On Modeling Dependency Dynamics of Sequential Data: Methods and Applications


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Virginia Tech


Information mining and knowledge learning from sequential data is a field of growing importance in both industrial and academic fields. Sequential data, which is the natural representation format of the information flow in many applications, usually carries enormous information and is able to help researchers gain insights for various tasks such as airport threat detection, cyber-attack detection, recommender system, point-of-interest (POI) prediction, and citation forecasting.

This dissertation focuses on developing the methods for sequential data-driven applications and evolutionary dynamics characterization for various topics such as transit service disruption detection, early event detection on social media, technology opportunity discovery, and traffic incident impact analysis. In particular, four specific applications are studied with four proposed novel methods, including a spatiotemporal feature learning framework for transit service disruption detection, a multi-task learning framework for cybersecurity event detection, citation dynamics modeling via multi-context attentional recurrent neural networks, and traffic incident impact forecasting via hierarchical spatiotemporal graph neural networks.

For the first of these methods, the existing transit service disruption detection methods usually suffer from two significant shortcomings: 1) failing to modulate the sparsity of the social media feature domain, i.e., only a few important ``particles'' are indeed related to service disruption among the massive volume of data generated every day and 2) ignoring the real-world geographical connections of transit networks as well as the semantic consistency existing in the problem space. This work makes three contributions: 1) developing a spatiotemporal learning framework for metro disruption detection using open-source data, 2) modeling semantic similarity and spatial connectivity among metro lines in feature space, and 3) developing an optimization algorithm for solving the multi-convex and non-smooth objective function efficiently.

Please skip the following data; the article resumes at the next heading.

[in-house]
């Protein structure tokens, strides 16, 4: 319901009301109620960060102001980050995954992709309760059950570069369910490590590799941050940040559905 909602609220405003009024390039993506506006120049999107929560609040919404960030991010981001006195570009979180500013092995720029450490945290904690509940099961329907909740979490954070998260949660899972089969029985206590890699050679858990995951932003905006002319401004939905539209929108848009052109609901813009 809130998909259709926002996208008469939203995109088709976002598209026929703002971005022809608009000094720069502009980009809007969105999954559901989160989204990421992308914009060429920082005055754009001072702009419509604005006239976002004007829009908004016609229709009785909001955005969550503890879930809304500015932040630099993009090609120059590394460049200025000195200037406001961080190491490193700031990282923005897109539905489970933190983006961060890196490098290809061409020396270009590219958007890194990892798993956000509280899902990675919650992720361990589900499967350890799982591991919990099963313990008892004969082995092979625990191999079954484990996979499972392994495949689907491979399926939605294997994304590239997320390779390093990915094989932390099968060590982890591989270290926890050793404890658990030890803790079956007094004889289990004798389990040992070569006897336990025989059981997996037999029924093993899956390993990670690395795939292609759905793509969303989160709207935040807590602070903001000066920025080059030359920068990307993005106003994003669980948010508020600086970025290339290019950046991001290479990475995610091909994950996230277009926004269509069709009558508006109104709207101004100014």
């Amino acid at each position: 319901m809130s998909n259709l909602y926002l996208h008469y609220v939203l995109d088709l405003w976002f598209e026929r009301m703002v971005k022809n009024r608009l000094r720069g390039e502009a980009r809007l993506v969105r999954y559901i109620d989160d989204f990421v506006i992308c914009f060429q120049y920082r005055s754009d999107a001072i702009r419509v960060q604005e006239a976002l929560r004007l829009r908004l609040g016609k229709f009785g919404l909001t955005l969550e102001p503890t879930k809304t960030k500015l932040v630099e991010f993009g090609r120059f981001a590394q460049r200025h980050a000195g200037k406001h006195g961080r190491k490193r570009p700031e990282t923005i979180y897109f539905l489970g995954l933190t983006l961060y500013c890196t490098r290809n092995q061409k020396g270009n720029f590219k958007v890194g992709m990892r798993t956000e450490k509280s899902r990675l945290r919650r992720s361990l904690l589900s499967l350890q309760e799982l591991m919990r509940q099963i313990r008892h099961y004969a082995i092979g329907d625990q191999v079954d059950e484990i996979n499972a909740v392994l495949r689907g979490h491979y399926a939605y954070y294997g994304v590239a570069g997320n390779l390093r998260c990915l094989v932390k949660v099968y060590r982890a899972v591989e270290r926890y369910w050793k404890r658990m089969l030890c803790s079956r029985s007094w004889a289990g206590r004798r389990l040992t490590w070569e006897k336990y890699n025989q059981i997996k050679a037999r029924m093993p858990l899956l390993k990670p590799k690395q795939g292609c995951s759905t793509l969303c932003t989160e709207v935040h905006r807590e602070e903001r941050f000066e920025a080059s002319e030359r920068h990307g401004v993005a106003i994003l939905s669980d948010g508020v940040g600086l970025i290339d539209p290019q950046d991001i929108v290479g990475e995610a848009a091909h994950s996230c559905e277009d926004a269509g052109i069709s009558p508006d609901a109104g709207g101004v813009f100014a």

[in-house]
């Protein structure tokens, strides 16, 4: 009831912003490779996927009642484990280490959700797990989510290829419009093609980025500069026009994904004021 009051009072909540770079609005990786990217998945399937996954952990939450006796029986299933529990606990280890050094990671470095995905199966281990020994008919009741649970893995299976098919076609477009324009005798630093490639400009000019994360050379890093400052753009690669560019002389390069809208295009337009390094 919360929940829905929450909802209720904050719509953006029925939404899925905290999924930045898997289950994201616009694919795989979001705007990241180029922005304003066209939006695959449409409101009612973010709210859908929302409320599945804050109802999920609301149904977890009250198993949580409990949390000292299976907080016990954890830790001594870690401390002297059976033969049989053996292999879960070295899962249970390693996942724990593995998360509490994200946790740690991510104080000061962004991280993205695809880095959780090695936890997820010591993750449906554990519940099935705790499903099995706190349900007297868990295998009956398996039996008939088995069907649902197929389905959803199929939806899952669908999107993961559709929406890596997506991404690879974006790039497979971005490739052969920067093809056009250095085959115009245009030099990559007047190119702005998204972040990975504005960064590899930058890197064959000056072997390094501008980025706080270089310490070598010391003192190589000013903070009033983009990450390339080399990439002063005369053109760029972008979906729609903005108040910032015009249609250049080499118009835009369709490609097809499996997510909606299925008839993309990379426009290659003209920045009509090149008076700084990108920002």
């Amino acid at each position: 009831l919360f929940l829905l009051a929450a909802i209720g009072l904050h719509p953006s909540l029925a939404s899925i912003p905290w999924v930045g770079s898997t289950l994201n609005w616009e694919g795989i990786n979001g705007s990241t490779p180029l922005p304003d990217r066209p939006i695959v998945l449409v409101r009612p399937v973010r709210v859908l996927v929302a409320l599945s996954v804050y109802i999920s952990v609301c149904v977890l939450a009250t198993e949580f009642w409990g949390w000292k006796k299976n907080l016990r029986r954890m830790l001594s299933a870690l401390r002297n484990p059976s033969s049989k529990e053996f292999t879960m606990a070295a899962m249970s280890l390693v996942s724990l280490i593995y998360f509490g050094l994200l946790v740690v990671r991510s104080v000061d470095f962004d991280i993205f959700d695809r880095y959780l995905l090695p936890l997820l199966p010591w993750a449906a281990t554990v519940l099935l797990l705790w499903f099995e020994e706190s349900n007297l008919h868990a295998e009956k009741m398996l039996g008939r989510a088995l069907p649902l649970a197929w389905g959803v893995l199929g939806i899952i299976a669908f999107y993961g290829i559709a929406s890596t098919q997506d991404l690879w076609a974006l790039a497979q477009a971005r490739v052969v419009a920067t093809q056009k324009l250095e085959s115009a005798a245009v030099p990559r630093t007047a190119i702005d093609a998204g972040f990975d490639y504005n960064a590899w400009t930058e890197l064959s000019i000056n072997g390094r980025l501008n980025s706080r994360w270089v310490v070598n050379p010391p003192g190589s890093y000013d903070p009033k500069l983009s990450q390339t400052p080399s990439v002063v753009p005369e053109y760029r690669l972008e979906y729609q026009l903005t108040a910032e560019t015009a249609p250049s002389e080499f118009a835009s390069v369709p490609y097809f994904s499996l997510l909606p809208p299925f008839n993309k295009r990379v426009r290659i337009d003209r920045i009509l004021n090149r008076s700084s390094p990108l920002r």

For the second of these methods, the conventional studies in cybersecurity detection suffer from the following shortcomings: 1) unable to capture weak signals generated by the cyber-attacks on small organizations or individual accounts, 2) lack of generalization of distinct types of security incidents, and 3) failing to consider the relatedness across different types of cyber-attacks in the feature domain. Three contributions are made in this work: 1) formulating the problem of social media-based cyber-attack detection into the multi-task learning framework, 2) modeling multi-type task relatedness in feature space, and 3) developing an efficient algorithm to solve the non-smooth model with inequality constraints.

For the third of these methods, conventional citation forecasting methods are using the traditional temporal point process, which suffers from several drawbacks: 1) unable to predict the technological categories of citing documents and thus are incapable of technological diversity assessment, and 2) require prior domain knowledge and thus are hard to extend to different research areas. Two contributions are made in this work: 1) formulating a novel framework to provide long-term citation predictions in an end-to-end fashion by integrating the process of learning intensity function representations and the process of predicting future citations and 2) designing two novel temporal attention mechanisms to improve the model's ability to modulate complicated temporal dependencies and to allow the model to dynamically combine the observation and prediction sides during the learning process.

For the fourth of these methods, the previous work treats the traffic sensor readings as the features and views the incident duration prediction as a feature-driven regression, which typically suffers from three drawbacks: 1) ignoring the existence of the road-sensor hierarchical structure in the real-world traffic network, 2) unable to learn and modulate the hidden temporal patterns in the sensor readings, and 3) lack of consideration of the spatial connectivity between arterial roads and traffic sensors. This work makes three significant contributions: 1) designing a hierarchical graph convolutional network architecture for modeling the road-sensor hierarchy, 2) proposing novel spatiotemporal attention mechanism on the sensor- and road-level features for representation learning, and 3) presenting a graph convolutional network-based method for incident representation learning via spatial connectivity modeling and traffic characteristics modulation.



recurrent neural networks, sequential data, feature learning, time series